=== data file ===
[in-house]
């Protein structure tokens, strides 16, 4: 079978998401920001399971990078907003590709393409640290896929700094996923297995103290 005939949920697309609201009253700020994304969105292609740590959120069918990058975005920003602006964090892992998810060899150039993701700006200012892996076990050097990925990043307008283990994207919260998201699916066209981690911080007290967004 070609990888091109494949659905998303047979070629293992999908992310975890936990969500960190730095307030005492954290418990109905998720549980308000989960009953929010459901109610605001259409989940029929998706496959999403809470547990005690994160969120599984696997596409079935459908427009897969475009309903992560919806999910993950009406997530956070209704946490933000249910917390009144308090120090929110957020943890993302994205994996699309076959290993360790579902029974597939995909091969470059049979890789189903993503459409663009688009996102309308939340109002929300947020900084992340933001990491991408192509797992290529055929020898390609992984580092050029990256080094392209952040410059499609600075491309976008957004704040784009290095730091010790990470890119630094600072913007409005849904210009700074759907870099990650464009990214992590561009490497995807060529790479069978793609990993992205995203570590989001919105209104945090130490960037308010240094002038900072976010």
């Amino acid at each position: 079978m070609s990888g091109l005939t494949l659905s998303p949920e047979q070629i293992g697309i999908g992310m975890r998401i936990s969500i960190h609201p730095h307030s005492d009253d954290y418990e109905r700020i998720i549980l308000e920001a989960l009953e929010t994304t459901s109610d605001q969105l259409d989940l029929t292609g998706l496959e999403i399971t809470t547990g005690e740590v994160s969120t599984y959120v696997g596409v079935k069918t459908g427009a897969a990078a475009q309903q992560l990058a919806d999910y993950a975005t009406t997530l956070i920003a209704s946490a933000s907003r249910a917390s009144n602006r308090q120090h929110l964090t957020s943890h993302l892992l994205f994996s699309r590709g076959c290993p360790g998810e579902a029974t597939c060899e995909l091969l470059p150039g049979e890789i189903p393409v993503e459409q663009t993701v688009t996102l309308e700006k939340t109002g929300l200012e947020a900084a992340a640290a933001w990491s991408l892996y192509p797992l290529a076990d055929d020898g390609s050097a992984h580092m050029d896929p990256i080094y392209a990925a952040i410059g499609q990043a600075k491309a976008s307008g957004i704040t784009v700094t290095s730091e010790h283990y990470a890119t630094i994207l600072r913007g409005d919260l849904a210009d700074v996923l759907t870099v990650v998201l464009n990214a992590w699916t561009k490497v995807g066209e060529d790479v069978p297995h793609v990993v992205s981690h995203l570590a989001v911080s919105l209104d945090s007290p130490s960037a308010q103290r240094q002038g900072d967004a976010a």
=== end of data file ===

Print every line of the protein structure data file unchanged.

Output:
[in-house]
């Protein structure tokens, strides 16, 4: 079978998401920001399971990078907003590709393409640290896929700094996923297995103290 005939949920697309609201009253700020994304969105292609740590959120069918990058975005920003602006964090892992998810060899150039993701700006200012892996076990050097990925990043307008283990994207919260998201699916066209981690911080007290967004 070609990888091109494949659905998303047979070629293992999908992310975890936990969500960190730095307030005492954290418990109905998720549980308000989960009953929010459901109610605001259409989940029929998706496959999403809470547990005690994160969120599984696997596409079935459908427009897969475009309903992560919806999910993950009406997530956070209704946490933000249910917390009144308090120090929110957020943890993302994205994996699309076959290993360790579902029974597939995909091969470059049979890789189903993503459409663009688009996102309308939340109002929300947020900084992340933001990491991408192509797992290529055929020898390609992984580092050029990256080094392209952040410059499609600075491309976008957004704040784009290095730091010790990470890119630094600072913007409005849904210009700074759907870099990650464009990214992590561009490497995807060529790479069978793609990993992205995203570590989001919105209104945090130490960037308010240094002038900072976010």
């Amino acid at each position: 079978m070609s990888g091109l005939t494949l659905s998303p949920e047979q070629i293992g697309i999908g992310m975890r998401i936990s969500i960190h609201p730095h307030s005492d009253d954290y418990e109905r700020i998720i549980l308000e920001a989960l009953e929010t994304t459901s109610d605001q969105l259409d989940l029929t292609g998706l496959e999403i399971t809470t547990g005690e740590v994160s969120t599984y959120v696997g596409v079935k069918t459908g427009a897969a990078a475009q309903q992560l990058a919806d999910y993950a975005t009406t997530l956070i920003a209704s946490a933000s907003r249910a917390s009144n602006r308090q120090h929110l964090t957020s943890h993302l892992l994205f994996s699309r590709g076959c290993p360790g998810e579902a029974t597939c060899e995909l091969l470059p150039g049979e890789i189903p393409v993503e459409q663009t993701v688009t996102l309308e700006k939340t109002g929300l200012e947020a900084a992340a640290a933001w990491s991408l892996y192509p797992l290529a076990d055929d020898g390609s050097a992984h580092m050029d896929p990256i080094y392209a990925a952040i410059g499609q990043a600075k491309a976008s307008g957004i704040t784009v700094t290095s730091e010790h283990y990470a890119t630094i994207l600072r913007g409005d919260l849904a210009d700074v996923l759907t870099v990650v998201l464009n990214a992590w699916t561009k490497v995807g066209e060529d790479v069978p297995h793609v990993v992205s981690h995203l570590a989001v911080s919105l209104d945090s007290p130490s960037a308010q103290r240094q002038g900072d967004a976010a």